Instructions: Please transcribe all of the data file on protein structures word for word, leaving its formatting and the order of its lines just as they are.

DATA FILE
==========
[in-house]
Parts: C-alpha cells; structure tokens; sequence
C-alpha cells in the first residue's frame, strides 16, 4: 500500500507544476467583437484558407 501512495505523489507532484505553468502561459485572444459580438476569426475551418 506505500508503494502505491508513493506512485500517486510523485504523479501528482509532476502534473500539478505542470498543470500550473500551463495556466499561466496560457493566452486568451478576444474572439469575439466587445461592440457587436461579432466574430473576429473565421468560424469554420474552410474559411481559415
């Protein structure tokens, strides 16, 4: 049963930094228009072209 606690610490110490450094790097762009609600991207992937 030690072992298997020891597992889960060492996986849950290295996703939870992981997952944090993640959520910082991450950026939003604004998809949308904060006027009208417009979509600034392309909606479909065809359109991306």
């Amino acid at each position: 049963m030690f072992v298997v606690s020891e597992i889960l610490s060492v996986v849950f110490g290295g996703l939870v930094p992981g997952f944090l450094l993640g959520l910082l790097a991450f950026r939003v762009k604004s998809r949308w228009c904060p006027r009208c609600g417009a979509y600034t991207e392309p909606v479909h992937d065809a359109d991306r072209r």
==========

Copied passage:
[in-house]
Parts: C-alpha cells; structure tokens; sequence
C-alpha cells in the first residue's frame, strides 16, 4: 500500500507544476467583437484558407 501512495505523489507532484505553468502561459485572444459580438476569426475551418 506505500508503494502505491508513493506512485500517486510523485504523479501528482509532476502534473500539478505542470498543470500550473500551463495556466499561466496560457493566452486568451478576444474572439469575439466587445461592440457587436461579432466574430473576429473565421468560424469554420474552410474559411481559415
């Protein structure tokens, strides 16, 4: 049963930094228009072209 606690610490110490450094790097762009609600991207992937 030690072992298997020891597992889960060492996986849950290295996703939870992981997952944090993640959520910082991450950026939003604004998809949308904060006027009208417009979509600034392309909606479909065809359109991306």
């Amino acid at each position: 049963m030690f072992v298997v606690s020891e597992i889960l610490s060492v996986v849950f110490g290295g996703l939870v930094p992981g997952f944090l450094l993640g959520l910082l790097a991450f950026r939003v762009k604004s998809r949308w228009c904060p006027r009208c609600g417009a979509y600034t991207e392309p909606v479909h992937d065809a359109d991306r072209r």